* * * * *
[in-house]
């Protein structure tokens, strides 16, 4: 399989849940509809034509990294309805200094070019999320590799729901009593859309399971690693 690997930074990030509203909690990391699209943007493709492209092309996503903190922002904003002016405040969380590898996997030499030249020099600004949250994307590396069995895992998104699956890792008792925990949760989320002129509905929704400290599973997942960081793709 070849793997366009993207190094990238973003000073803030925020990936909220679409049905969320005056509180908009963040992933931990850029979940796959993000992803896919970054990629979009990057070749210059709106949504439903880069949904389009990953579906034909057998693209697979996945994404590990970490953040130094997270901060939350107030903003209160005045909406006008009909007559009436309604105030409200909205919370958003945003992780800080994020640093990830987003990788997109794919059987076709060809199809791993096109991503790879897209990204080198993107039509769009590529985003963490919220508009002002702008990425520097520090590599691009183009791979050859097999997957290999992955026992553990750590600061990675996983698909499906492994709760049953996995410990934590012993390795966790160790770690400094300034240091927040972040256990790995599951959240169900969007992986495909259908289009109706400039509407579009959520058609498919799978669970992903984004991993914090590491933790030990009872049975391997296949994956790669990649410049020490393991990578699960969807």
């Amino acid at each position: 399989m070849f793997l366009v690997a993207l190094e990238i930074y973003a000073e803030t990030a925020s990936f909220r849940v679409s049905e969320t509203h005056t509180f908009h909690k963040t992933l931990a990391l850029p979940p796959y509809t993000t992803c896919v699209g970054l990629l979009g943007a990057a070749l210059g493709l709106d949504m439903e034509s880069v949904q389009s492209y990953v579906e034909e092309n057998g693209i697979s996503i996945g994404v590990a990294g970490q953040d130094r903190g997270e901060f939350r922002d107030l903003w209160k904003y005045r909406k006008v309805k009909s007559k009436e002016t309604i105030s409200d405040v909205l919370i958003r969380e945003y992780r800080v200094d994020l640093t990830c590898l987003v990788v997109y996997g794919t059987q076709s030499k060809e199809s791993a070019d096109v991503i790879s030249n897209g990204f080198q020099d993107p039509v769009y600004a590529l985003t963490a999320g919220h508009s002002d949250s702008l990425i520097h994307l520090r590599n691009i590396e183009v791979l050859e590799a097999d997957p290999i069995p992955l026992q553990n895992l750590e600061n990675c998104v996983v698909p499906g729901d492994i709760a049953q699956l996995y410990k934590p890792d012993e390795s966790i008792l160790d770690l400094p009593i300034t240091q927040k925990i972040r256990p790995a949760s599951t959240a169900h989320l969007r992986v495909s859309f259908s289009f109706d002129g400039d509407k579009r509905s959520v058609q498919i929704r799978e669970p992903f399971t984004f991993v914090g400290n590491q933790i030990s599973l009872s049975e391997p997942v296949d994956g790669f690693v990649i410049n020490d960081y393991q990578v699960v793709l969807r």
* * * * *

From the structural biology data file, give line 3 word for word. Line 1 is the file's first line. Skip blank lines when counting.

């Amino acid at each position: 399989m070849f793997l366009v690997a993207l190094e990238i930074y973003a000073e803030t990030a925020s990936f909220r849940v679409s049905e969320t509203h005056t509180f908009h909690k963040t992933l931990a990391l850029p979940p796959y509809t993000t992803c896919v699209g970054l990629l979009g943007a990057a070749l210059g493709l709106d949504m439903e034509s880069v949904q389009s492209y990953v579906e034909e092309n057998g693209i697979s996503i996945g994404v590990a990294g970490q953040d130094r903190g997270e901060f939350r922002d107030l903003w209160k904003y005045r909406k006008v309805k009909s007559k009436e002016t309604i105030s409200d405040v909205l919370i958003r969380e945003y992780r800080v200094d994020l640093t990830c590898l987003v990788v997109y996997g794919t059987q076709s030499k060809e199809s791993a070019d096109v991503i790879s030249n897209g990204f080198q020099d993107p039509v769009y600004a590529l985003t963490a999320g919220h508009s002002d949250s702008l990425i520097h994307l520090r590599n691009i590396e183009v791979l050859e590799a097999d997957p290999i069995p992955l026992q553990n895992l750590e600061n990675c998104v996983v698909p499906g729901d492994i709760a049953q699956l996995y410990k934590p890792d012993e390795s966790i008792l160790d770690l400094p009593i300034t240091q927040k925990i972040r256990p790995a949760s599951t959240a169900h989320l969007r992986v495909s859309f259908s289009f109706d002129g400039d509407k579009r509905s959520v058609q498919i929704r799978e669970p992903f399971t984004f991993v914090g400290n590491q933790i030990s599973l009872s049975e391997p997942v296949d994956g790669f690693v990649i410049n020490d960081y393991q990578v699960v793709l969807r």